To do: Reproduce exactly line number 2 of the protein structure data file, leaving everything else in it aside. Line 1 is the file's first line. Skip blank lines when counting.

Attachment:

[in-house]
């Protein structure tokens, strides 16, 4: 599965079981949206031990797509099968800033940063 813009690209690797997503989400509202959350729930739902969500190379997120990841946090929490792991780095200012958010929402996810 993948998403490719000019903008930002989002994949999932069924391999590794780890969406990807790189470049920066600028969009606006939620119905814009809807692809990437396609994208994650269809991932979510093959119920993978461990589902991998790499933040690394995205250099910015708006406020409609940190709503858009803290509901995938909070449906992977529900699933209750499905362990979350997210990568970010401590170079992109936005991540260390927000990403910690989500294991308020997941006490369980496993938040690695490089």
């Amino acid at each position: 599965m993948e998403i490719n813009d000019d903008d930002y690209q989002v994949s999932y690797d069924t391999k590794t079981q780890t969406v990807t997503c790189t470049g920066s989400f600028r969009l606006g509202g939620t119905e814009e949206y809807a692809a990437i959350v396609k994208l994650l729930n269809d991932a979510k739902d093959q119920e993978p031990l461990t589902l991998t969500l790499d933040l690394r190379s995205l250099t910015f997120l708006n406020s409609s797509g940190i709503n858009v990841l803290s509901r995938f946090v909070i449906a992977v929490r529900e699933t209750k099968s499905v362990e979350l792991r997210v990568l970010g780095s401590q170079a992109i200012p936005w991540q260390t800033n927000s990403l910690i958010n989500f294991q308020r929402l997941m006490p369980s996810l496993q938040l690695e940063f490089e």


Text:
């Protein structure tokens, strides 16, 4: 599965079981949206031990797509099968800033940063 813009690209690797997503989400509202959350729930739902969500190379997120990841946090929490792991780095200012958010929402996810 993948998403490719000019903008930002989002994949999932069924391999590794780890969406990807790189470049920066600028969009606006939620119905814009809807692809990437396609994208994650269809991932979510093959119920993978461990589902991998790499933040690394995205250099910015708006406020409609940190709503858009803290509901995938909070449906992977529900699933209750499905362990979350997210990568970010401590170079992109936005991540260390927000990403910690989500294991308020997941006490369980496993938040690695490089």